This is a rush transcript.
And it may not be appropriate for everybody.
We’ll update as we get more information.
[applause] So, if you’re a gun collector and you’re trying to figure out if it’s a fake or not, then there’s a bunch of information out there.
[audience laughs] If it’s fake, it’s not a real gun.
And if it is, you’ll be able to take it away.
But if you are a collector and if you’ve done some research and you’ve gotten your hands on one of these, you can probably say, OK, this is a fake.
It’s a firearm that’s been made to look like it’s real, but it’s made to be a fake gun.
So, it might not be a real weapon, but if it has been manufactured in a factory that does it, that’s a felony, right?
If you take it out of the factory, that would be a felony.
And you would be committing a felony if you took it out from your home, if it had been made in your house.
So there’s lots of information on the Internet about fake guns, including a lot of information from reputable manufacturers.
If you have a question about a fake firearm, you should look into that first.
If the firearm is real, it can be legally transferred.
If it is a firearm made to resemble a real firearm, it may be a crime.
If there’s no legal way for you to transfer the firearm, and the gun has been made with a fake serial number, it could be a misdemeanor.
[laughter] So the first thing you should do if you have an issue with a firearm is check to see if it was made to the manufacturer’s specifications.
[Applause and applause] And if you find it’s counterfeit, then you’re going to need to be sure you’re getting the one that was made by the manufacturer that is the only one that meets the manufacturer specifications.
And then, you could file a complaint with the ATF or with the Federal Trade Commission or whatever it takes to get your firearm back.
And those are all the steps that are important to follow.
[Audience laughs, applause] So if you want to find if your firearm is a counterfeit, you’re not going to find it on the Web.
But the next thing you want is to find that gun.
If your firearm has a serial number that’s not what the manufacturer intended it to have, you need to go back to the dealer and say, Do you know of anyone that can verify the serial number?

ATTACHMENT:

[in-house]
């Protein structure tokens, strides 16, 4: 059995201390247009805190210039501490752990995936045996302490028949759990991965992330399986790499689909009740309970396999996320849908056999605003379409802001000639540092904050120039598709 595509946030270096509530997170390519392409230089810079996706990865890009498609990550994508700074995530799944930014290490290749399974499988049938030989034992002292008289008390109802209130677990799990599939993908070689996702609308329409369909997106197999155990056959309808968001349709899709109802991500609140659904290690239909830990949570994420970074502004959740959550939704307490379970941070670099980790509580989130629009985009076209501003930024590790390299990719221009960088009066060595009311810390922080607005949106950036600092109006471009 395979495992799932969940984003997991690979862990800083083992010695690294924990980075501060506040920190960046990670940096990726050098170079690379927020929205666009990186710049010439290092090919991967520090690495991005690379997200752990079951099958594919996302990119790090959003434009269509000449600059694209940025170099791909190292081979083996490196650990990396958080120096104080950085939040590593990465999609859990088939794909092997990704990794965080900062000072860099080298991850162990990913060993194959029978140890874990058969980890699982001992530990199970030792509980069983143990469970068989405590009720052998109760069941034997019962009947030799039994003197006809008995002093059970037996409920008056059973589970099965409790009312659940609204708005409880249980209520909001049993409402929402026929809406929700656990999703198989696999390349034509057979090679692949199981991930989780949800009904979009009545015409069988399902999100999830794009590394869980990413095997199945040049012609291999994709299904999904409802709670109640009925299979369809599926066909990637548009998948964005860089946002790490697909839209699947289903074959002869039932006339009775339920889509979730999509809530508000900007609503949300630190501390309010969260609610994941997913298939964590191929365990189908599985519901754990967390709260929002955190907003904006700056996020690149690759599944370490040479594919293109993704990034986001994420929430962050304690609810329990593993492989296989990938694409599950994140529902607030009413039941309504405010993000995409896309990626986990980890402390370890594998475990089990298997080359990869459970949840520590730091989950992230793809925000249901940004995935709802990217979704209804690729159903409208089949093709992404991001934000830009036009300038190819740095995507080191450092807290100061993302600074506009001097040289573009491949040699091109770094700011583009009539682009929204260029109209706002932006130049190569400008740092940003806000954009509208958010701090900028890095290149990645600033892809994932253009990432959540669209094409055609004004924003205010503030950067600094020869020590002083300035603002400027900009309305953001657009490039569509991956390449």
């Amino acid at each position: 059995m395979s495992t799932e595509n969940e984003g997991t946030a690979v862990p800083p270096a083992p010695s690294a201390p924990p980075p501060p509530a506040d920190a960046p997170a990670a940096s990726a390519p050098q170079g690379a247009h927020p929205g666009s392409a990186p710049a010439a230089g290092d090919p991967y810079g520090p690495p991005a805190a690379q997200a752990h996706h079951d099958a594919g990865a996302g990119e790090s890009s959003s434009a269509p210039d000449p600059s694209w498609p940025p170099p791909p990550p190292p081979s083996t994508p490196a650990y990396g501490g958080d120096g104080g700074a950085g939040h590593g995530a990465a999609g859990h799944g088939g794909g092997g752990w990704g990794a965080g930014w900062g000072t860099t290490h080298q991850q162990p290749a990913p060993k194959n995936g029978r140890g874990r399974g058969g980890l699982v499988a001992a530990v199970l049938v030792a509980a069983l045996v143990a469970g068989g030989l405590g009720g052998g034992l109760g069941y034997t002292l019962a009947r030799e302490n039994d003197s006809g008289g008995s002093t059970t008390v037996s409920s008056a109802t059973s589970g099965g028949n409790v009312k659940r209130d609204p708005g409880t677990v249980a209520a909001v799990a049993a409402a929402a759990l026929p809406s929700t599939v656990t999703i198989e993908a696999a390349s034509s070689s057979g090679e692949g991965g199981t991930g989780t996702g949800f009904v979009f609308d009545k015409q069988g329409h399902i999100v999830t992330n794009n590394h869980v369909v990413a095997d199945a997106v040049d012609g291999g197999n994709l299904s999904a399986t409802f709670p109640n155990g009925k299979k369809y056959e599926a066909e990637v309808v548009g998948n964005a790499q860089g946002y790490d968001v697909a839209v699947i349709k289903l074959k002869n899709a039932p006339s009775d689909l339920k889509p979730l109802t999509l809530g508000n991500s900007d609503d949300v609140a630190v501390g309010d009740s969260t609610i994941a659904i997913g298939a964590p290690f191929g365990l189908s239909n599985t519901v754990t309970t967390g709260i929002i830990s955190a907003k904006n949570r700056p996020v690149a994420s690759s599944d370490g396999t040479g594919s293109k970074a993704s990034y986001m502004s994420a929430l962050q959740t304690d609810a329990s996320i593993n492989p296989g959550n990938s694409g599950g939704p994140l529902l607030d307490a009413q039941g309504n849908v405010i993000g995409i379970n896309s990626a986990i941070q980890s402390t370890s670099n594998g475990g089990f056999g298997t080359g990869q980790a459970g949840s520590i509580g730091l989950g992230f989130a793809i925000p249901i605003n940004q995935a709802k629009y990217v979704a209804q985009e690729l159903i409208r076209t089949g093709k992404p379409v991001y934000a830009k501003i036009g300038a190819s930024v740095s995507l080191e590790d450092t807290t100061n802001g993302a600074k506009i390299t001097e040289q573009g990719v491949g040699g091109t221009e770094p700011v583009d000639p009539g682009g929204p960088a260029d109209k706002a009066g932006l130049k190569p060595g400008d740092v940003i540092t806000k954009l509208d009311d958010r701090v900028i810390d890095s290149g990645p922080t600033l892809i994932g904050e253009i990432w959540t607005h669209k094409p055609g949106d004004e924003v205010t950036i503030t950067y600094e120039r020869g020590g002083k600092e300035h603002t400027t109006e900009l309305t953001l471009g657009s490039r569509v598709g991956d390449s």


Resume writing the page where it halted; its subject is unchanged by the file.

And if the dealer can verify that, then it’s time to file a claim with the BATFE.
[inaudible] The second thing you need is a copy of the original invoice, the original manufacturer’s receipt, and if it says, “This firearm is made in the U.S.,” that means it was produced in the United States.
So if the manufacturer said it was manufactured in the Czech Republic, that means the gun was produced there.
And so, if that’s the case, then the BATF has a number of procedures to go through to verify the authenticity of the firearm.
And there are some procedures that are more difficult, such as going to a gun dealer that has a history of fraud or that has never had a problem with counterfeit firearms.
If that’s your situation, you also need to get an ATF Form 5473 to verify whether or not your firearm meets the BATFA standard.
And that can take up to three weeks to process.
And a lot can happen in that time, including the possibility of being charged with a crime, but the process is much faster than trying to prove whether it’s authentic or not.
[Laughter] So what you want, if your situation is not exactly what you’d like, but you still want to make sure that you have the one you’ve purchased, is to file for a Federal Firearms License.
The first thing that ATF does when you file for an FFL is check your license to make certain that you are eligible to receive the firearms.
The second step is that ATF will review the information in the FFL and decide whether or of the items listed on your FFL application meet the requirements for an ATF FFL.
So the next step is to go to the ATF’s website, which is www.atf.gov, and you can find a list of FFLs by state.
And on the FFO site, you see that there are a number in every state that have a list with all the required requirements.
And, so, you have to go look at the FSF and check whether or no of those items meet the ATF FSF requirements.
[loud applause] But if they do, you will be able return the firearm to the owner of record, so they’ll be reimbursed.
And when you’re